So, Pete and Steven. Will you do what is necessary, right NOW, or will you kowtow to the car-dominance industry and let things go on, let the slaughter continue apace? Now is the time for y0u to show leadership.

Slow Transportation (part 1)

Recently I was emailing a friend about a Slow Food gathering, and facetiously used the term “slow transportation” for getting there by train rather than flying. But the more I thought about it, the more the term resonated with what I believe in and what I work on. I have not heard, so far as I’m aware, the term used anywhere else, but I think readers of this blog will immediately resonate with it as well. What follows is a first attempt to pin down a working definition of Slow Transportation.

I am going to break this topic up into several posts, but at the end I’ll make it available as a single document in case that is of use to you.

1. What is wrong with our present transportation system?

I am going to keep the list short and succinct because I think most readers of this blog will either already be aware of the issues, and/or will agree that these are the problems. Entire books have been written about each of these issues!

Note: Don’t be depressed by the list of problems below. I promise I won’t leave you there for long.

  • transportation accounts for a significant part of greenhouse gas emissions (37% in california, 26% in the US, and 14% worldwide) as is therefore a major driver of climate change
  • we have emphasized mobility over access, the ability to get somewhere – anywhere, rather than the ability to get to places we want to go; there is an incredible amount of aimless driving, just for something to do, running a small errand to take up time and fill an empty life; only about 15% of car trips these day have anything to do with commuting to work
  • the convenience and low cost of driving has encouraged the separation of functions, where we live, work, recreate and socialize, diminishing the value of each place; though this has started to reverse, we are so far down this road (literally) that it will be hard to bring these back together
  • privately owned motor vehicles isolate people rather than bring them together
  • traffic violence is inherent in a system based on private motor vehicles; even when people are not killed and injured by the drivers of motor vehicles, they are still intimidated out of the public space, knowing they are at risk there and are being actively discriminated against
  • our cities, counties and states are either already insolvent or on their way to insolvency, in part due to the fact that we do not have and cannot ever have enough money to maintain the transportation infrastructure we have already built; though roadways are the worst of this, it is also true to some degree of transit systems, and most certainly our air transport system
  • our current wars are in significant part about oil, oil wars; if you don’t think this is so, ponder the fact that the former head of Halliburton, an oil exploration and facilities company, got us into the Iraq war and Halliburton was the prime contractor for that war; it is not just the US with guilt and blood, most of the wars today are at least in part about oil
  • we transport our food long distances, disconnecting us from the source, the soil, and the people who grow it; industrial agriculture is both dependent on and a driver (literally) of our unsustainable transportation system; again, this is starting to reverse, but we have lost much of the smaller farmer and small processor capacity of our country, and it will take time to rebuild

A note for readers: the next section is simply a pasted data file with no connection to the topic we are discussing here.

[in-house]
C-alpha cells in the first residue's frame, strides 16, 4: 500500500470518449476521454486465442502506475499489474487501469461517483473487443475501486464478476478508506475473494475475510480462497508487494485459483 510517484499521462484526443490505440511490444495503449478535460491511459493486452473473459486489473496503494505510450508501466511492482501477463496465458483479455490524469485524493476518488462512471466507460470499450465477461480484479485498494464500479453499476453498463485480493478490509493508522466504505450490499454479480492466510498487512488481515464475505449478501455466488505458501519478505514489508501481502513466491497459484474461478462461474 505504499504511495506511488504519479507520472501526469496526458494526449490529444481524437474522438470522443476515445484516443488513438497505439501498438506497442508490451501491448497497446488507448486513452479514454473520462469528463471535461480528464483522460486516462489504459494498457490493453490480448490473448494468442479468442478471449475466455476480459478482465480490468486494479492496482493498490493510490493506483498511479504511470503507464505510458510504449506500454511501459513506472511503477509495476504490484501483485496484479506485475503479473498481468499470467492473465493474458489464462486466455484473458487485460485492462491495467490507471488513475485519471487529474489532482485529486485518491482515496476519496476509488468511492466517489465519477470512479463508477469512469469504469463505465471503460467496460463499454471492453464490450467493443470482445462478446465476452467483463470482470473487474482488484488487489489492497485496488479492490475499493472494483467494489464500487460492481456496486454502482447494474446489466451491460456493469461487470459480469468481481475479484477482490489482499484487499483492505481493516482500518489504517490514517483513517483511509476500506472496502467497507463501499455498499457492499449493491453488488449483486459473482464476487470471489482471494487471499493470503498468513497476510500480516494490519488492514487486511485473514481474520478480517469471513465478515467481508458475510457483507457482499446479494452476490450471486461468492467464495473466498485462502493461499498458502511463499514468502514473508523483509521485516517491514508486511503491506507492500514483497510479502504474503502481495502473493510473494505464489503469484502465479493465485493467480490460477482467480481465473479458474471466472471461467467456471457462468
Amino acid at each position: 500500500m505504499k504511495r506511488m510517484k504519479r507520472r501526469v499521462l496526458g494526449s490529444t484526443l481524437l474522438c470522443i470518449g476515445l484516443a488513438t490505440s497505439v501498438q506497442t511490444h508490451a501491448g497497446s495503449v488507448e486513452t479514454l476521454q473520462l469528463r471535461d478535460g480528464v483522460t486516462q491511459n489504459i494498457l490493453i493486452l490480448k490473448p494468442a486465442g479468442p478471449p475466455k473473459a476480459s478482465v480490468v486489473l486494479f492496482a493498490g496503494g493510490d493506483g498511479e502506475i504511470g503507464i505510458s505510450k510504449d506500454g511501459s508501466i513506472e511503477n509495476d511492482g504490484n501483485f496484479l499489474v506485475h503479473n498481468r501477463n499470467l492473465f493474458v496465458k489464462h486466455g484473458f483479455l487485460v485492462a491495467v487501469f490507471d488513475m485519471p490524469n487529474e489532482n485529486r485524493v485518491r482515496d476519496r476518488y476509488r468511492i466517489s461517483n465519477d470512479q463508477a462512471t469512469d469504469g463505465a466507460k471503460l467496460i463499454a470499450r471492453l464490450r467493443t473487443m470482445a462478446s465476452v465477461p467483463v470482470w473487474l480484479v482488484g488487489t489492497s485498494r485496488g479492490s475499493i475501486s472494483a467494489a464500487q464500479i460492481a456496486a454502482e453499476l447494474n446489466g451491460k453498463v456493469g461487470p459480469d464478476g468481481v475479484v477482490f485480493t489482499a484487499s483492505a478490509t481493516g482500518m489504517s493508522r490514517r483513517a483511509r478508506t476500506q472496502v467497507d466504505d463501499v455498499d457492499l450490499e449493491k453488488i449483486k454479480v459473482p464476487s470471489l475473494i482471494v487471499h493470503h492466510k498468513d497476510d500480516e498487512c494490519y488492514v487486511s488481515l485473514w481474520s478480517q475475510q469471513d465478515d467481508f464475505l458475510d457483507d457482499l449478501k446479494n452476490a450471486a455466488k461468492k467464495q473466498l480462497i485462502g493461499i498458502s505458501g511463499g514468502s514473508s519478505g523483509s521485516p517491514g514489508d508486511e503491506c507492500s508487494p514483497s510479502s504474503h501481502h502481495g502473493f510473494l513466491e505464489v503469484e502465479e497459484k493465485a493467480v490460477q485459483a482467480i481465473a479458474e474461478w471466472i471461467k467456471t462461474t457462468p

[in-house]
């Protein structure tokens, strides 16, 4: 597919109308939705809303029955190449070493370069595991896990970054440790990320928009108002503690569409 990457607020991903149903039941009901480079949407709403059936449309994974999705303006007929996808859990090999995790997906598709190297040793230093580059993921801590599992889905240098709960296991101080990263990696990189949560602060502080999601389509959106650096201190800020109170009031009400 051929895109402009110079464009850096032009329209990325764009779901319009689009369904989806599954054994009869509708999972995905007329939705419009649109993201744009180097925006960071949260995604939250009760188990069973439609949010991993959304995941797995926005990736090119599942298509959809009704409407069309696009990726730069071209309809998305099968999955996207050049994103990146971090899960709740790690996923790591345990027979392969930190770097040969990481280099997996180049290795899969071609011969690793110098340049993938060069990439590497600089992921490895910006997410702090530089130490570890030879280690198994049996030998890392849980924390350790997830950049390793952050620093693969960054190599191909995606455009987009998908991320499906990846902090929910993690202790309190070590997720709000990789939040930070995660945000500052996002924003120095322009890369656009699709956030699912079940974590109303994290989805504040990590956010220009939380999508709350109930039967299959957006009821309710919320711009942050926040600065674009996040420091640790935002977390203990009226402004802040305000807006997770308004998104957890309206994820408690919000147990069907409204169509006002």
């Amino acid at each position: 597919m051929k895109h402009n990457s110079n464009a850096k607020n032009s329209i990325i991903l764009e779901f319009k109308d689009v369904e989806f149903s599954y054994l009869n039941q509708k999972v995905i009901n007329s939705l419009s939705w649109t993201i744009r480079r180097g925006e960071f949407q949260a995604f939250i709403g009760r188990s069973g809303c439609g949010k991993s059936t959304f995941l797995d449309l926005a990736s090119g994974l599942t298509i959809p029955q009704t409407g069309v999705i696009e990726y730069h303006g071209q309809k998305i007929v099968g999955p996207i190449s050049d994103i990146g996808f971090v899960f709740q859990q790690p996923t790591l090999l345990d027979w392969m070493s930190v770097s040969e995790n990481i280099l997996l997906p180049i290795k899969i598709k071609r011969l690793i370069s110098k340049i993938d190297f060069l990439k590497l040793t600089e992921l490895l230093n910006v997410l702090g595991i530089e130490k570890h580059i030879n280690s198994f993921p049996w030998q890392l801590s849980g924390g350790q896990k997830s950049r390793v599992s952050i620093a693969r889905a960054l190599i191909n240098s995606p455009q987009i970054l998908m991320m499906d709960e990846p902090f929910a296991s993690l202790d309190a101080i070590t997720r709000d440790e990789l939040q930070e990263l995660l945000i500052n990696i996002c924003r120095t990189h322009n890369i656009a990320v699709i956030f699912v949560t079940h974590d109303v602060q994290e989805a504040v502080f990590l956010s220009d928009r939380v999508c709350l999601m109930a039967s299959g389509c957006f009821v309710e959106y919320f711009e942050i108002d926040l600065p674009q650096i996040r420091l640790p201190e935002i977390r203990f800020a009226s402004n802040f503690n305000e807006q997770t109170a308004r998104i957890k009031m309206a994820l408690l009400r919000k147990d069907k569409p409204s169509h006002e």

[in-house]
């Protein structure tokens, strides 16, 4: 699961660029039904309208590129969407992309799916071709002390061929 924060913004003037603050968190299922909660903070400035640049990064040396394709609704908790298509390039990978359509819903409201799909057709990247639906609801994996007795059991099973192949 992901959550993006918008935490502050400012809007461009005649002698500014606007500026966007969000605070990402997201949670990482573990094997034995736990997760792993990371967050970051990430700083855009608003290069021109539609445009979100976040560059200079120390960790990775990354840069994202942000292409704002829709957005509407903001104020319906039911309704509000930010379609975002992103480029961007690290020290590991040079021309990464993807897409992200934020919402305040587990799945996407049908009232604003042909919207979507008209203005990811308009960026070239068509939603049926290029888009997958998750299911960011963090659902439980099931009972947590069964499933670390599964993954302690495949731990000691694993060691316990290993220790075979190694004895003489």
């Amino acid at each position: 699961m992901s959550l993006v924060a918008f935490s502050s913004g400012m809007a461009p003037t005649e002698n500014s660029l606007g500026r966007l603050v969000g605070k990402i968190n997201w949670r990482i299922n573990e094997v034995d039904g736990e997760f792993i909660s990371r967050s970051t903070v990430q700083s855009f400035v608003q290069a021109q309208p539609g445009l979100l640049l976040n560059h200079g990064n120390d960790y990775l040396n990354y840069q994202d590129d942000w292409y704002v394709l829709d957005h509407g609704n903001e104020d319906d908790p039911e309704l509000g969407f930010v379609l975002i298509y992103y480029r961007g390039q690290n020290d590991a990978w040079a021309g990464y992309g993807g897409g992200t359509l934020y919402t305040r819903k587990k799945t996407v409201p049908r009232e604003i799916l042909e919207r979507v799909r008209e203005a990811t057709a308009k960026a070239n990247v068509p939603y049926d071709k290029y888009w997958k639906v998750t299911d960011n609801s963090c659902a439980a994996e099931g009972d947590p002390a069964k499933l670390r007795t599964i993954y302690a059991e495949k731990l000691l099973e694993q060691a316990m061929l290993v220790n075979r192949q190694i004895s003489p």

• the housing affordability crisis is in part due to a focus on housing costs without considering the transportation costs; the Center for Neighborhood Technology’s H+T calculations indicates that much of the current housing stock is unaffordable because it is located so far from jobs and amenities; it is not really the urban areas (so much in the news) where housing is unaffordable, since transportation costs there are so much lower, but the suburbs and exurbs
  • our transportation system takes up too much of our wealth, particularly in the preference for mega-projects like new bridges and freeways, and inattention to small projects that would have greater benefits; there are plenty of things we could be spending transportation money on instead; I dont’ want to minimize the value of transportation investments, but to ask that they have the a similar social return to other things we could spend on
  • our transportation system takes up too much of our space, not just with roadways and interchanges, but with parking garages and parking lots and on-street parking; as a result of all this space devoted to one mode of travel, the private vehicle, everything must be further apart, thereby requiring even more driving, in an ever-downward spiral
  • our transportation system both encourages and depends upon greenfield development, which leads directly to loss of wildlife habitat and agricultural lands; we already have enough housing stock, but a preference for heavily subsidized greenfield development leads to abandonment and neglect of the sufficient housing stock we already have; greenfield development must stop, now and forever
  • there are so many externalities to private car use, costs that are borne by other individuals and society as a whole, that it really amazes me that we even allow private car use
  • we have reached peak car; peak does not necessarily mean the greatest number of cars or the greatest vehicle miles traveled, but it means the point of diminishing returns; the costs are now overwhelming the benefits and nothing we do can change that, except to walk away (literally) from dependence on motor vehicles

“The automobile has not merely taken over the street, it has dissolved the living tissue of the city. Its appetite for space is absolutely insatiable; moving and parked, it devours urban land, leaving the buildings as mere islands of habitable space in a sea of dangerous and ugly traffic.” —James Marston Fitch, New York Times, 1 May 1960